In addition to all this festivity, I had a very likable part in Nanette, a wealthy girl who wanted to get into show business. I especially enjoyed the opportunity it gave me to dance in pictures for the first time. For, although I had been trained in dancing as a youngster, I had to give it up because of a leg injury in an automobile accident.
All this was 10 years before Tea for Two, and I felt sure my leg was sufficiently strong for any terpsichorean tricks. Actually, I found that, though my leg was fine, my technique was very weak. But Gene and Miriam Nelson were wonderfully patient in retraining me.
A number of fans have written to tell me how much they enjoyed Tea for Two. But I still wonder if anyone could have as much fun watching the picture as we had making it.
The only person who was completely surprised by the audience reaction to the performance of Carmen Miranda in That Night in Rio was Carmen Miranda. I couldn’t understand why the people laughed at me. When I made this picture — my first — I thought I was acting in a drama, and I played it straight. Then, when the film was released, I was told, “You are very funny. You are a fine comedienne.” at was all news to me, but I soon began to like it, because I liked the sound of that friendly laughter.
Actually, I had been happy about my role of Carmen in this picture right from the first. Carmen, like me, was a Brazilian girl, exciting and excitable, and the picture was set in Rio de Janeiro, where I had been born. I enjoyed that, and I enjoyed the chance the picture gave me to speak in Portuguese and to sing some Portuguese songs. When I came to Hollywood, I could only speak about a dozen words of English, and the executives were worried. They thought I would delay the picture while learning how to talk. But I memorized the whole 300 pages of the script and was able to prompt other actors. Of course, I didn’t understand the story — and I certainly had no idea that I was being so funny.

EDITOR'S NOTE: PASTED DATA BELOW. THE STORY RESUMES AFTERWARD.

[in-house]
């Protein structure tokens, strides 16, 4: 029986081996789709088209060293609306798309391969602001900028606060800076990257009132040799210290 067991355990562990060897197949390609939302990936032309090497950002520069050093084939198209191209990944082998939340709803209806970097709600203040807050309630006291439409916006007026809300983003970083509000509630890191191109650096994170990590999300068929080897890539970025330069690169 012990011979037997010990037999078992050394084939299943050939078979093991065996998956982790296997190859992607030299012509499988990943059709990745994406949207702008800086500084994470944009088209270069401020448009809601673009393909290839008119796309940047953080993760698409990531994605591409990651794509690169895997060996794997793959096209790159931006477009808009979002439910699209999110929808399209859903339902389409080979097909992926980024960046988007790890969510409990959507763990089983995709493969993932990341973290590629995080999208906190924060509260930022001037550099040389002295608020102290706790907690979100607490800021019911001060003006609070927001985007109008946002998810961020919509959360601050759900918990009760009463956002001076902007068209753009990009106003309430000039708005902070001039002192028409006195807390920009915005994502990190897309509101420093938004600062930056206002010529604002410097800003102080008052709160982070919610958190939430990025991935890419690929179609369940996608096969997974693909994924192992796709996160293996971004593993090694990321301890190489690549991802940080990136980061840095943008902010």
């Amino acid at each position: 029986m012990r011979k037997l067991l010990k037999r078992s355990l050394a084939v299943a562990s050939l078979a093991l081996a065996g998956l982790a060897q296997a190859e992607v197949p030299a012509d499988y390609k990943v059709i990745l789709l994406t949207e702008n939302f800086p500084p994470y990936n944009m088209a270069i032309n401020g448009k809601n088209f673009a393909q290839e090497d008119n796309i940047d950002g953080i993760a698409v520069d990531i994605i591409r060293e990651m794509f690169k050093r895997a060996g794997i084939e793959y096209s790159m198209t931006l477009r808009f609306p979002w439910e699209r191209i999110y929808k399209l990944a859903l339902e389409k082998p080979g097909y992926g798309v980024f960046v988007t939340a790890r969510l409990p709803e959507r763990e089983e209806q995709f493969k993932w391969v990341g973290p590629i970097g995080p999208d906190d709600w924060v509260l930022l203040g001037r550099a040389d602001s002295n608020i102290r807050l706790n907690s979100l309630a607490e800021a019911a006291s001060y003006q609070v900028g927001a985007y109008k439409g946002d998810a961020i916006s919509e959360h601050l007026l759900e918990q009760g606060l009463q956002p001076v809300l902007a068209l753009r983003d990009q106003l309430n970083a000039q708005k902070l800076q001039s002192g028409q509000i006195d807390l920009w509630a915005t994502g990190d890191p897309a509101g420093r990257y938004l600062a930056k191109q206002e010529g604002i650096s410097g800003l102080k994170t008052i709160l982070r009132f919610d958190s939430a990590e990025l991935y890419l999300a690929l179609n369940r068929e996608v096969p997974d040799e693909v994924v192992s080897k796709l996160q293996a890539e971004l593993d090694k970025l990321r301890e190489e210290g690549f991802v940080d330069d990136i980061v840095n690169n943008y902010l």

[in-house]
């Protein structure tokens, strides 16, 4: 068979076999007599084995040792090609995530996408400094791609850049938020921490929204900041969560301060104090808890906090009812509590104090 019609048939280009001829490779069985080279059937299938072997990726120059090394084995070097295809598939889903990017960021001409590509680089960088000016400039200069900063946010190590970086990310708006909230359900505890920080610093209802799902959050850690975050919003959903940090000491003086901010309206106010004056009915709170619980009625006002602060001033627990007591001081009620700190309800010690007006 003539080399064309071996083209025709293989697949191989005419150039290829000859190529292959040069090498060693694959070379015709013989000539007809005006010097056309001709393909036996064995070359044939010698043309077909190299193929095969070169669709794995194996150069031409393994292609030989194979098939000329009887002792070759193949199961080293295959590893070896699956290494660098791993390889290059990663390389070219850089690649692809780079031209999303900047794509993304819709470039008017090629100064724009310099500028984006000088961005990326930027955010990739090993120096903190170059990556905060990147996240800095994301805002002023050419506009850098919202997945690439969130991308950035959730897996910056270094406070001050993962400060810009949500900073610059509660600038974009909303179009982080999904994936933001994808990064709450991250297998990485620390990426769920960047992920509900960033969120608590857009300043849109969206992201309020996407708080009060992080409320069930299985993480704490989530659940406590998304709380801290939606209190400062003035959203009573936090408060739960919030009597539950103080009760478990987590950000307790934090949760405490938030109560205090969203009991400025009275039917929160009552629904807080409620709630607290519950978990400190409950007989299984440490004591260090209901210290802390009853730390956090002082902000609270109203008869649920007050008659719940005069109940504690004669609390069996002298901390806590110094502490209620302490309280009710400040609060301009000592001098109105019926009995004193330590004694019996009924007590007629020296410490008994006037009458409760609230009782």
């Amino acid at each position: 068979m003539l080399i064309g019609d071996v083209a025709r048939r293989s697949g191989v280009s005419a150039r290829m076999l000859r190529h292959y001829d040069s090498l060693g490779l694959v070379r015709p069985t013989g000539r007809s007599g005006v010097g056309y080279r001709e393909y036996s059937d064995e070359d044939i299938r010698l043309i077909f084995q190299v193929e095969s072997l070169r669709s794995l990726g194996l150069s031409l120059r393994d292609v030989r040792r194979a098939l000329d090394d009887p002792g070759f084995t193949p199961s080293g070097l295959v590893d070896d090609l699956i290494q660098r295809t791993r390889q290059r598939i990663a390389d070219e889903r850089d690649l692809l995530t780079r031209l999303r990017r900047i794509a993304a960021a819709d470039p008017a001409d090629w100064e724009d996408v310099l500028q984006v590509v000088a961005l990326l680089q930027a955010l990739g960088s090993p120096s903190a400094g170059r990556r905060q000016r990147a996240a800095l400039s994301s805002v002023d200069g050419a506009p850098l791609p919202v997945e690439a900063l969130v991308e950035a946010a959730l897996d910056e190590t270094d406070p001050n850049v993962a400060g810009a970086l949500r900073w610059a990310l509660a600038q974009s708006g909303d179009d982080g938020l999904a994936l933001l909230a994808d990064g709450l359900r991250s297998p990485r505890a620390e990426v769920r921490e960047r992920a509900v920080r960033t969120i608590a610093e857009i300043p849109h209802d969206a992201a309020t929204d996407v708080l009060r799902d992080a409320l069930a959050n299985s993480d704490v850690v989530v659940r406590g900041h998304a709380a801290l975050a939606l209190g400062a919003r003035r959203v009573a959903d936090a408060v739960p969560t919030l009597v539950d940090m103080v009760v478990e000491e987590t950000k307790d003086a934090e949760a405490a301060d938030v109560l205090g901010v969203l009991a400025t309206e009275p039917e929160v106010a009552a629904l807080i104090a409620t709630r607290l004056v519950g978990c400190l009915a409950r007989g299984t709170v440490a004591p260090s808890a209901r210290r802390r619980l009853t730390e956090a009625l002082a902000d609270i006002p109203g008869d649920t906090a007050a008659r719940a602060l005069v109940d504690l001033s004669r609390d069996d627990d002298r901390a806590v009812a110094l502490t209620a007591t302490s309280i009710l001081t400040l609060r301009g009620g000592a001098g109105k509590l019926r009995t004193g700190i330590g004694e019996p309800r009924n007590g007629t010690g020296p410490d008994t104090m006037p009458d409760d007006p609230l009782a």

This article and other features about the stars of Tinseltown can be found in the Post’s Special Collector’s Edition, The Golden Age of Hollywood. This edition can be ordered here.
Back in my newspaper reporter days we had a name for reporters who exaggerated details in a story: We called them “pipe artists,” and the stories they produced were “pipeski.” I think the phrase was derived from pipe dreams, which in turn is a reference to opium-induced fantasies. Whatever its origin, I discovered when I moved on to TV, no one used — or even knew — the expression.
Too bad: Broadcasting really needs a term for Brian Williams and his Choppergate misadventure. Who knew he was a pipe artist? And now that we know he invented a story about being in a helicopter that took enemy fire in Iraq, we must all wonder how much of his work over the years has been infected with pipeski. And beyond that, why was there pressure for him to embellish in the first place?